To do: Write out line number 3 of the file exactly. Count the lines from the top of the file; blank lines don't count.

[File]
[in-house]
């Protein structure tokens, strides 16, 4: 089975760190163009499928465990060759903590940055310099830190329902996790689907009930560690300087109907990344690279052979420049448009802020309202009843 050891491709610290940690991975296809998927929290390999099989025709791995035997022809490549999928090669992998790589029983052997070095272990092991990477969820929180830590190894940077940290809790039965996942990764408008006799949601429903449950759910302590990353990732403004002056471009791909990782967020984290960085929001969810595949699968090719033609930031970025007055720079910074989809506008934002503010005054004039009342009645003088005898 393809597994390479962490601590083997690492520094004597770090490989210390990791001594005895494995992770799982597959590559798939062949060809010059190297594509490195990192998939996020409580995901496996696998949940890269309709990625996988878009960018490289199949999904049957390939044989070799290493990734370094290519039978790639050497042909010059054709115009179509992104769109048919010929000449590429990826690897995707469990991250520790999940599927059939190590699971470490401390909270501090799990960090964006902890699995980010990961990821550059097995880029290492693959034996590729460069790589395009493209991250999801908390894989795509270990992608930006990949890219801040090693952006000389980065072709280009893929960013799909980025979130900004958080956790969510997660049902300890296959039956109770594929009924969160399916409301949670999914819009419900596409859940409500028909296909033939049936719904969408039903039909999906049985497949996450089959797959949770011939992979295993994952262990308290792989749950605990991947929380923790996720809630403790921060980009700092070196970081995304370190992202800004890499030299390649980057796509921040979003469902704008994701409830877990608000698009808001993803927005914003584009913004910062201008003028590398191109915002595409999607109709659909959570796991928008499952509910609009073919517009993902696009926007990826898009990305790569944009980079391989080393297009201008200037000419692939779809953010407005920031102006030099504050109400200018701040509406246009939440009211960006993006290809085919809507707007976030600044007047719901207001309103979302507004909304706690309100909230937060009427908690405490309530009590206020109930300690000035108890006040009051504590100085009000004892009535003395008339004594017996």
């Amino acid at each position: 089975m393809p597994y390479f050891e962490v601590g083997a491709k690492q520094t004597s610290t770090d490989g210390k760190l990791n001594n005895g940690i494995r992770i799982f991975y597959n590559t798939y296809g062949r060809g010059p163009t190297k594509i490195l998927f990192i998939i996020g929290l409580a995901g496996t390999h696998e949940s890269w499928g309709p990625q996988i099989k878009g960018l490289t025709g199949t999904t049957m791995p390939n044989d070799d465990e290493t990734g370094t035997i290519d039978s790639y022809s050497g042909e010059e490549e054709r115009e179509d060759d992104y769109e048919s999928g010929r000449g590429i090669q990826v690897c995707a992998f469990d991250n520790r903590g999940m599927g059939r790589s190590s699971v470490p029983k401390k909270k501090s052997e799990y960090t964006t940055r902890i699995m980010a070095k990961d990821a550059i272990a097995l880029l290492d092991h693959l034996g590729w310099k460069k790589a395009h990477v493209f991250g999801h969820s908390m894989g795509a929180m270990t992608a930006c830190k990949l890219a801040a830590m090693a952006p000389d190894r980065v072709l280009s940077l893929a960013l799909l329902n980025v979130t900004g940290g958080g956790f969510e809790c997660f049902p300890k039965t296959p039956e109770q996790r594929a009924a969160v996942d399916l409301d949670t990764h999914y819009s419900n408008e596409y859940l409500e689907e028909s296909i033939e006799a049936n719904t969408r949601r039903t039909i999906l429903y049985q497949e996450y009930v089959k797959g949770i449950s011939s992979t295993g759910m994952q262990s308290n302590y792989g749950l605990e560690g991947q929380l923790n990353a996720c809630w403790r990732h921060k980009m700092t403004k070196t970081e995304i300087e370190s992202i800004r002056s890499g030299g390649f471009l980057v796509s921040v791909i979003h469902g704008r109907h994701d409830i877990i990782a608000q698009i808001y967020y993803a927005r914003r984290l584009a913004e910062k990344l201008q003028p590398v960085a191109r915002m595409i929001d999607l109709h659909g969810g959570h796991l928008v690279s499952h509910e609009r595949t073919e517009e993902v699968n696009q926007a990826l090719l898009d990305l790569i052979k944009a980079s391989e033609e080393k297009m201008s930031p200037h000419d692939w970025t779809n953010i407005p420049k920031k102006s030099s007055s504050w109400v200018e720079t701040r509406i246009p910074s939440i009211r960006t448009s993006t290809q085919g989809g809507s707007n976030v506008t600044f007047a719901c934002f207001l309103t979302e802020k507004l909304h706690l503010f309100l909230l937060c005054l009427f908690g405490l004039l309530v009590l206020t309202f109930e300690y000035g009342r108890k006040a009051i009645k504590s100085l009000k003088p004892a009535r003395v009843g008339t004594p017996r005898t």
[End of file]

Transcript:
């Amino acid at each position: 089975m393809p597994y390479f050891e962490v601590g083997a491709k690492q520094t004597s610290t770090d490989g210390k760190l990791n001594n005895g940690i494995r992770i799982f991975y597959n590559t798939y296809g062949r060809g010059p163009t190297k594509i490195l998927f990192i998939i996020g929290l409580a995901g496996t390999h696998e949940s890269w499928g309709p990625q996988i099989k878009g960018l490289t025709g199949t999904t049957m791995p390939n044989d070799d465990e290493t990734g370094t035997i290519d039978s790639y022809s050497g042909e010059e490549e054709r115009e179509d060759d992104y769109e048919s999928g010929r000449g590429i090669q990826v690897c995707a992998f469990d991250n520790r903590g999940m599927g059939r790589s190590s699971v470490p029983k401390k909270k501090s052997e799990y960090t964006t940055r902890i699995m980010a070095k990961d990821a550059i272990a097995l880029l290492d092991h693959l034996g590729w310099k460069k790589a395009h990477v493209f991250g999801h969820s908390m894989g795509a929180m270990t992608a930006c830190k990949l890219a801040a830590m090693a952006p000389d190894r980065v072709l280009s940077l893929a960013l799909l329902n980025v979130t900004g940290g958080g956790f969510e809790c997660f049902p300890k039965t296959p039956e109770q996790r594929a009924a969160v996942d399916l409301d949670t990764h999914y819009s419900n408008e596409y859940l409500e689907e028909s296909i033939e006799a049936n719904t969408r949601r039903t039909i999906l429903y049985q497949e996450y009930v089959k797959g949770i449950s011939s992979t295993g759910m994952q262990s308290n302590y792989g749950l605990e560690g991947q929380l923790n990353a996720c809630w403790r990732h921060k980009m700092t403004k070196t970081e995304i300087e370190s992202i800004r002056s890499g030299g390649f471009l980057v796509s921040v791909i979003h469902g704008r109907h994701d409830i877990i990782a608000q698009i808001y967020y993803a927005r914003r984290l584009a913004e910062k990344l201008q003028p590398v960085a191109r915002m595409i929001d999607l109709h659909g969810g959570h796991l928008v690279s499952h509910e609009r595949t073919e517009e993902v699968n696009q926007a990826l090719l898009d990305l790569i052979k944009a980079s391989e033609e080393k297009m201008s930031p200037h000419d692939w970025t779809n953010i407005p420049k920031k102006s030099s007055s504050w109400v200018e720079t701040r509406i246009p910074s939440i009211r960006t448009s993006t290809q085919g989809g809507s707007n976030v506008t600044f007047a719901c934002f207001l309103t979302e802020k507004l909304h706690l503010f309100l909230l937060c005054l009427f908690g405490l004039l309530v009590l206020t309202f109930e300690y000035g009342r108890k006040a009051i009645k504590s100085l009000k003088p004892a009535r003395v009843g008339t004594p017996r005898t």